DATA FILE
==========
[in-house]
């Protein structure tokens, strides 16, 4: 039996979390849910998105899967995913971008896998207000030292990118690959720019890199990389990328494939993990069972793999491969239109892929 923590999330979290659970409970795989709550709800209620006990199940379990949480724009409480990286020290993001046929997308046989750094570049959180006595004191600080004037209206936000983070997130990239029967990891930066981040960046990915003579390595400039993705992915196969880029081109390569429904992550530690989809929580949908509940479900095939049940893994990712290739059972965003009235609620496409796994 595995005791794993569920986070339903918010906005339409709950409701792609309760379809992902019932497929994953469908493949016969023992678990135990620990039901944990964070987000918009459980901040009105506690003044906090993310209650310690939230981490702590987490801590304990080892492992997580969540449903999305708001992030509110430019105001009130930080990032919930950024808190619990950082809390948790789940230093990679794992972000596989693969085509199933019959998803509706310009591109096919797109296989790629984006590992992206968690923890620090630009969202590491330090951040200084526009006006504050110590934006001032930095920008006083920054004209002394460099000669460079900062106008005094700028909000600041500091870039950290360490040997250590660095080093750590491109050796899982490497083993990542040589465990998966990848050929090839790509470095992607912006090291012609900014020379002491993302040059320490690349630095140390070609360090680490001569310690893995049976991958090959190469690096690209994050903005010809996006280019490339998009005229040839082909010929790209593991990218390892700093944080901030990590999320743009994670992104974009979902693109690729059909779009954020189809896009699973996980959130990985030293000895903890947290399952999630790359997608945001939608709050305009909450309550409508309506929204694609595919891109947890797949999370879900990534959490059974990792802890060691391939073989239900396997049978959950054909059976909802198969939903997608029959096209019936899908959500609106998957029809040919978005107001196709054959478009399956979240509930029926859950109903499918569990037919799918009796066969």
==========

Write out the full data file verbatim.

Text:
[in-house]
């Protein structure tokens, strides 16, 4: 039996979390849910998105899967995913971008896998207000030292990118690959720019890199990389990328494939993990069972793999491969239109892929 923590999330979290659970409970795989709550709800209620006990199940379990949480724009409480990286020290993001046929997308046989750094570049959180006595004191600080004037209206936000983070997130990239029967990891930066981040960046990915003579390595400039993705992915196969880029081109390569429904992550530690989809929580949908509940479900095939049940893994990712290739059972965003009235609620496409796994 595995005791794993569920986070339903918010906005339409709950409701792609309760379809992902019932497929994953469908493949016969023992678990135990620990039901944990964070987000918009459980901040009105506690003044906090993310209650310690939230981490702590987490801590304990080892492992997580969540449903999305708001992030509110430019105001009130930080990032919930950024808190619990950082809390948790789940230093990679794992972000596989693969085509199933019959998803509706310009591109096919797109296989790629984006590992992206968690923890620090630009969202590491330090951040200084526009006006504050110590934006001032930095920008006083920054004209002394460099000669460079900062106008005094700028909000600041500091870039950290360490040997250590660095080093750590491109050796899982490497083993990542040589465990998966990848050929090839790509470095992607912006090291012609900014020379002491993302040059320490690349630095140390070609360090680490001569310690893995049976991958090959190469690096690209994050903005010809996006280019490339998009005229040839082909010929790209593991990218390892700093944080901030990590999320743009994670992104974009979902693109690729059909779009954020189809896009699973996980959130990985030293000895903890947290399952999630790359997608945001939608709050305009909450309550409508309506929204694609595919891109947890797949999370879900990534959490059974990792802890060691391939073989239900396997049978959950054909059976909802198969939903997608029959096209019936899908959500609106998957029809040919978005107001196709054959478009399956979240509930029926859950109903499918569990037919799918009796066969």